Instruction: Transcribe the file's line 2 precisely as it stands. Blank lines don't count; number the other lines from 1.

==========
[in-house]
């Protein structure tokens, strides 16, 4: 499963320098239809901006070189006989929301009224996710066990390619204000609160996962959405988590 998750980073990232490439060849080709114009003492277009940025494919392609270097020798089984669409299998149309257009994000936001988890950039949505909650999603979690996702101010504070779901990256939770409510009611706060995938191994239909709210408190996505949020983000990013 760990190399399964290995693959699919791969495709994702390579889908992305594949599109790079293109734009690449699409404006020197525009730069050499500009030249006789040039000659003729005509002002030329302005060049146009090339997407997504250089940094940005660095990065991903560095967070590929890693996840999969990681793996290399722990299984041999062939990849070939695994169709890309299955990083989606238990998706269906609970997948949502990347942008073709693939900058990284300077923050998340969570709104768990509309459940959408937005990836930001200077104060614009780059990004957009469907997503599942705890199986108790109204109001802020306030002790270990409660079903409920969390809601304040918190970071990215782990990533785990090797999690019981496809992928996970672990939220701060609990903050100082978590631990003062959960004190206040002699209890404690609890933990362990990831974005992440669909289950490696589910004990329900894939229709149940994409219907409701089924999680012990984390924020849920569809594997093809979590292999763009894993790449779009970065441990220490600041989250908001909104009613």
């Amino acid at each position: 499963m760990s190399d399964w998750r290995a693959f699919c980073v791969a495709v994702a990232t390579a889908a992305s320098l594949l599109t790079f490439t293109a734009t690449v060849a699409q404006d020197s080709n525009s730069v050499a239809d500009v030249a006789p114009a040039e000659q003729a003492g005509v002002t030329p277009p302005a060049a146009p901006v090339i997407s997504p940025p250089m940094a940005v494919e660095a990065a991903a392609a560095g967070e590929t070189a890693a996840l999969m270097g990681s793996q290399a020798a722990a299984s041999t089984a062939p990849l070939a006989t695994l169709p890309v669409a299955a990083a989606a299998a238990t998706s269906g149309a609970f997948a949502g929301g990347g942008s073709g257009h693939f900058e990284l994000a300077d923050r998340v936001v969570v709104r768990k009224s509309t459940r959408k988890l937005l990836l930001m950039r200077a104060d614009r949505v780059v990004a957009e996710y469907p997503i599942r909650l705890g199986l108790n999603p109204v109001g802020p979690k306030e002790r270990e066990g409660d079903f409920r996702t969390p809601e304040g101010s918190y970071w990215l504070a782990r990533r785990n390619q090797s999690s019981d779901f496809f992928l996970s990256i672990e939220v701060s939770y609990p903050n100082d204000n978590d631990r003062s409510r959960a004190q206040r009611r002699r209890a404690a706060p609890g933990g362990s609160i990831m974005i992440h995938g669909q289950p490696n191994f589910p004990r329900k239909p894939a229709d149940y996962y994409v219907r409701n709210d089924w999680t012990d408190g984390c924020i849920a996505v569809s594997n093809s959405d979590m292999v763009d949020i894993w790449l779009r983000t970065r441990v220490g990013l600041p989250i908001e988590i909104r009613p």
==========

């Protein structure tokens, strides 16, 4: 499963320098239809901006070189006989929301009224996710066990390619204000609160996962959405988590 998750980073990232490439060849080709114009003492277009940025494919392609270097020798089984669409299998149309257009994000936001988890950039949505909650999603979690996702101010504070779901990256939770409510009611706060995938191994239909709210408190996505949020983000990013 760990190399399964290995693959699919791969495709994702390579889908992305594949599109790079293109734009690449699409404006020197525009730069050499500009030249006789040039000659003729005509002002030329302005060049146009090339997407997504250089940094940005660095990065991903560095967070590929890693996840999969990681793996290399722990299984041999062939990849070939695994169709890309299955990083989606238990998706269906609970997948949502990347942008073709693939900058990284300077923050998340969570709104768990509309459940959408937005990836930001200077104060614009780059990004957009469907997503599942705890199986108790109204109001802020306030002790270990409660079903409920969390809601304040918190970071990215782990990533785990090797999690019981496809992928996970672990939220701060609990903050100082978590631990003062959960004190206040002699209890404690609890933990362990990831974005992440669909289950490696589910004990329900894939229709149940994409219907409701089924999680012990984390924020849920569809594997093809979590292999763009894993790449779009970065441990220490600041989250908001909104009613």